Theresa Byrnes
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Good Taste
May 1998




...Theresa, 28, has never been light on drive and ambition. She left school when she was 16, opened her own art studio and, before she was diagnosed with FA, had already organised her first exhibition of monolithic sculptures incorporating electronics and plastic.

For the past 11 years, Theresa has exhibited her art work once a year In the meantime, she has lived with an Aboriginal community in Arnhem Land, travelled to Morocco, lived in South America, Brazil and Paraguay, opened a contemporary art gallery and worked as a curator at the Downing Centre in Sydney. “No matter what I’m doing, I always make sure I have time for my own art,” she says. ‘These days, I work on huge oil paintings, mostly on canvas. I’ve always felt challenged to do as much as I can — not just because I got sick but because my own vision becomes so intense and I get so excited about realising it.”

...Between painting, Theresa is working on the completion of an autobiographical book for Pan Macmillan which she hopes to release towards the end of this year. With help from friends, she has also organised dance parties and rock concerts to raise money for a three-year full-time scientific researcher to work on developing a cure for FA.

“Last year, many prominent contemporary artists like Ken Done, Jules Sherr, Lloyd Rees, Elwyn Lynn and Tony Tuckson donated their work for an art auction I organised. Charles Blackman became a patron and now opens all our auctions. Last year. we raised over $200,000. We used that money to employ a researcher to work on gene transfer systems — she’s been working on it since March last year, which is fantastic because it means any breakthroughs made will be generally beneficial. I hope they get closer to finding a way to cure FA — I would be a happier person if I knew no other young person had to go through what I’ve been through.”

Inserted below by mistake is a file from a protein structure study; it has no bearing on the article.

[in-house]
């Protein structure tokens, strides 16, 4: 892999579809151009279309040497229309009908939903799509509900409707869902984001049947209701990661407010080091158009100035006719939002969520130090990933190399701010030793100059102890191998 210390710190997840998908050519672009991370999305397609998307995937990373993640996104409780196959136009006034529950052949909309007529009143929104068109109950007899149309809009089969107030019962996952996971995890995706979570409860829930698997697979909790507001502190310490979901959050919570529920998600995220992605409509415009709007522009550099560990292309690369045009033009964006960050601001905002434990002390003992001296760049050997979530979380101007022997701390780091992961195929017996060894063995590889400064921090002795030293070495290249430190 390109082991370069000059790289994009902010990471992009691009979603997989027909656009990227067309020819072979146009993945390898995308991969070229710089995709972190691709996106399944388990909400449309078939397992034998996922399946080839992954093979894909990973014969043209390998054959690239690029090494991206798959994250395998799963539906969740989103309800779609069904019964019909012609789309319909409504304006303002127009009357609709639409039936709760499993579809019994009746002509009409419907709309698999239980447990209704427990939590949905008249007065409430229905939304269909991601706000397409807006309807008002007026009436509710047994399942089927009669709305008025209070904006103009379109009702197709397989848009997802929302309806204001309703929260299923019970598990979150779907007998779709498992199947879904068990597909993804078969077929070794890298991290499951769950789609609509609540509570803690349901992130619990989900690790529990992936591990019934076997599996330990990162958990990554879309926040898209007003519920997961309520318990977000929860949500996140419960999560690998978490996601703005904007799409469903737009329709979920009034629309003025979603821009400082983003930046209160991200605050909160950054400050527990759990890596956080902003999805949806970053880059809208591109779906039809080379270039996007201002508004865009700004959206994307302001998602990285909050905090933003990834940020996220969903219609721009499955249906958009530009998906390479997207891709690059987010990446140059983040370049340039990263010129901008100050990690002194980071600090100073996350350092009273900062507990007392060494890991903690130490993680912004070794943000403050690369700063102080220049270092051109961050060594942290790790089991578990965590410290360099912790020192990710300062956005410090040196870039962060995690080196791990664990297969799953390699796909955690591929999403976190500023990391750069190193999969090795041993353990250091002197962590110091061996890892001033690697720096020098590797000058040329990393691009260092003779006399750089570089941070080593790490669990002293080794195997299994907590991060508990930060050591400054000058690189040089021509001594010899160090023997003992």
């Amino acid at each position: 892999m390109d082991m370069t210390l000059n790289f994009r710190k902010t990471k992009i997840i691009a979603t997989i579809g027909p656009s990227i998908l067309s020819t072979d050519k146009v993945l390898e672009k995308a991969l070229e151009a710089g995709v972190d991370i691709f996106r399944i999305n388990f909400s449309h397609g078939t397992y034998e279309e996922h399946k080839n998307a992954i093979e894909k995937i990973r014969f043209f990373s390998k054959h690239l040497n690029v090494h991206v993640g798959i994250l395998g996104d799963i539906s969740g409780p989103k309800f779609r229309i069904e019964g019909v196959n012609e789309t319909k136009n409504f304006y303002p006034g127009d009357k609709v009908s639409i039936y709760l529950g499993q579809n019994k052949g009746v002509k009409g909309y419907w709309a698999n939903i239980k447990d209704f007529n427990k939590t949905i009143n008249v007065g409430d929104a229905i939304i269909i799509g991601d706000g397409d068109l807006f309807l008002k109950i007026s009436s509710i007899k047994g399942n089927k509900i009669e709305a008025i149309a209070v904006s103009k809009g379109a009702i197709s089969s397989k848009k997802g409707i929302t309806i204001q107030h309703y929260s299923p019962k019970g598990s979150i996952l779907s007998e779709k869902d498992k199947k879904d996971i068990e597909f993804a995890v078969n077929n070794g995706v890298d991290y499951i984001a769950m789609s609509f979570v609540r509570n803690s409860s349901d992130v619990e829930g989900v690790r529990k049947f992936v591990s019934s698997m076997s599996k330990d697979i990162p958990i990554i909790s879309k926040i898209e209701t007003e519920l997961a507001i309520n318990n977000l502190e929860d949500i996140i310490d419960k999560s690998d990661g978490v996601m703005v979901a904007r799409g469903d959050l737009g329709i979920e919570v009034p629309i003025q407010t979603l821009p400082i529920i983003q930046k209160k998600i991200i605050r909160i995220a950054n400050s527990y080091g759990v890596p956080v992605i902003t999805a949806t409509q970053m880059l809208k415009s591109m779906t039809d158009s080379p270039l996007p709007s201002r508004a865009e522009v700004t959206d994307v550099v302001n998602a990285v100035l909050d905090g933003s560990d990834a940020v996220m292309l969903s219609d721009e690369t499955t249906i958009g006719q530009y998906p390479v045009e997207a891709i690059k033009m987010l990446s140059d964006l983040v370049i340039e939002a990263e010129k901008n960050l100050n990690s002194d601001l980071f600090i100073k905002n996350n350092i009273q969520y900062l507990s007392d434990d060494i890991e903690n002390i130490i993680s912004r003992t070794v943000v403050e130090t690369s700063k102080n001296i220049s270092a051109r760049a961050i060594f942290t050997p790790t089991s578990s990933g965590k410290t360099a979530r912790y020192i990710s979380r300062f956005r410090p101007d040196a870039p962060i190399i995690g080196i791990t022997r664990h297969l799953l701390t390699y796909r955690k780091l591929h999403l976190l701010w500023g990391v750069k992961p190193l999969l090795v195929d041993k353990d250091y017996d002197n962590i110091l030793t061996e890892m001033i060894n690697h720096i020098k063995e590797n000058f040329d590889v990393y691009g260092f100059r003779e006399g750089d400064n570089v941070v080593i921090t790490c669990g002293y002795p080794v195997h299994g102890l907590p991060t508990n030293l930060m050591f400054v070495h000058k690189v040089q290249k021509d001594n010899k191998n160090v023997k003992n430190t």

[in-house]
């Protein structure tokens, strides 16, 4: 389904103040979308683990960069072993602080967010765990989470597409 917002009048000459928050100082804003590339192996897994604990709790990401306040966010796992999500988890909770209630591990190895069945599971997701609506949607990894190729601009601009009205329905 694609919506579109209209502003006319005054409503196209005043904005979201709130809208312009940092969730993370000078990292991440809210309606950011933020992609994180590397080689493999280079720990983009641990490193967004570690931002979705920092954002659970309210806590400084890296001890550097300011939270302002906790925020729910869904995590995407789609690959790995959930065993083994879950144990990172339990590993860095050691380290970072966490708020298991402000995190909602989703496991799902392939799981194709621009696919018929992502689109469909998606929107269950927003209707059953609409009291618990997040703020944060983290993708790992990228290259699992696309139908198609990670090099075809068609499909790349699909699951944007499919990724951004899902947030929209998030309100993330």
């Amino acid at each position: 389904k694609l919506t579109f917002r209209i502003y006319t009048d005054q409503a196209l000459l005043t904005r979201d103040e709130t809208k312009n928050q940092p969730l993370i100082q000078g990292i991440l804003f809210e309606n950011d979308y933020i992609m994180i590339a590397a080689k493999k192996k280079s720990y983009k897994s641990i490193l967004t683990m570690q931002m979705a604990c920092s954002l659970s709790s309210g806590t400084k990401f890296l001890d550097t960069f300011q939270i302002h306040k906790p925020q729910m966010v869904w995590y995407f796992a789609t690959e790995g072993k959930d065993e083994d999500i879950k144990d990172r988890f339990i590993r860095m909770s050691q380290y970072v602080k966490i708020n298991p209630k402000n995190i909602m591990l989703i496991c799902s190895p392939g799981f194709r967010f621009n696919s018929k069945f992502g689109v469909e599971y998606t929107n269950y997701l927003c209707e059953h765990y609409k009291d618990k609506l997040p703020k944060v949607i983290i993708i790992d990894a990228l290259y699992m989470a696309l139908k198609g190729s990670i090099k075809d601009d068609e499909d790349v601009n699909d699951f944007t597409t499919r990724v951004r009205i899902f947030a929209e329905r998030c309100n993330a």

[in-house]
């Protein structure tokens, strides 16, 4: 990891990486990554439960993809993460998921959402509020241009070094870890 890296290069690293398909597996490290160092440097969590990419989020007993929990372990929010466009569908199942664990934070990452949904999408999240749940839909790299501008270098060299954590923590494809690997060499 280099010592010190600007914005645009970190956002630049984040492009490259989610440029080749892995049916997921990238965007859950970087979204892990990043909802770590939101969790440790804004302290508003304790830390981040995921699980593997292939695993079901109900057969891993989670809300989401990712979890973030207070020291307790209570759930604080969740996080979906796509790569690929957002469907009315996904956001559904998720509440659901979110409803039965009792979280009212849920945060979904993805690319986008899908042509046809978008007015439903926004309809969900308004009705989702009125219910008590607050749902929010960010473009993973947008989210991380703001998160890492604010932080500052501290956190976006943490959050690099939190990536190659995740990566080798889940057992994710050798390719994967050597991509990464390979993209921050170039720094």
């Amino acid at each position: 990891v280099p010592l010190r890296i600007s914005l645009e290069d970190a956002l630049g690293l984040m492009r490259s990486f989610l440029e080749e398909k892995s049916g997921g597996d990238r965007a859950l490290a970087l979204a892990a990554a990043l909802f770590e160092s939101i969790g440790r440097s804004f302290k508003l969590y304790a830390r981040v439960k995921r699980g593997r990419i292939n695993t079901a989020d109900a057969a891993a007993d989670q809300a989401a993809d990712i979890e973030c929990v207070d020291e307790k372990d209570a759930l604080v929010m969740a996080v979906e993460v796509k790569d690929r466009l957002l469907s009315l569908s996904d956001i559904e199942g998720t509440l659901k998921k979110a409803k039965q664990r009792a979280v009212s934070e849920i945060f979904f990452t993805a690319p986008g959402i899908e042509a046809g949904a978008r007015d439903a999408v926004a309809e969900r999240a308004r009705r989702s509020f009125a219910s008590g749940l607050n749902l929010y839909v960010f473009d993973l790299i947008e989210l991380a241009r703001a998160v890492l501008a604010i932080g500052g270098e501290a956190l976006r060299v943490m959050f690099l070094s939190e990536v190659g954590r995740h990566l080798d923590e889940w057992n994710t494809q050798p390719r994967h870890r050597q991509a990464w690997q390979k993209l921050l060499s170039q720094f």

For Theresa, the challenge of life is not about being disabled or having major obstacles to overcome. “The challenge of life is having the guts to follow your own spirit,” she says enthusiastically. “Luckily, I’ve always had that. I have nothing to complain about, because I’m free no matter how disabled my body becomes.”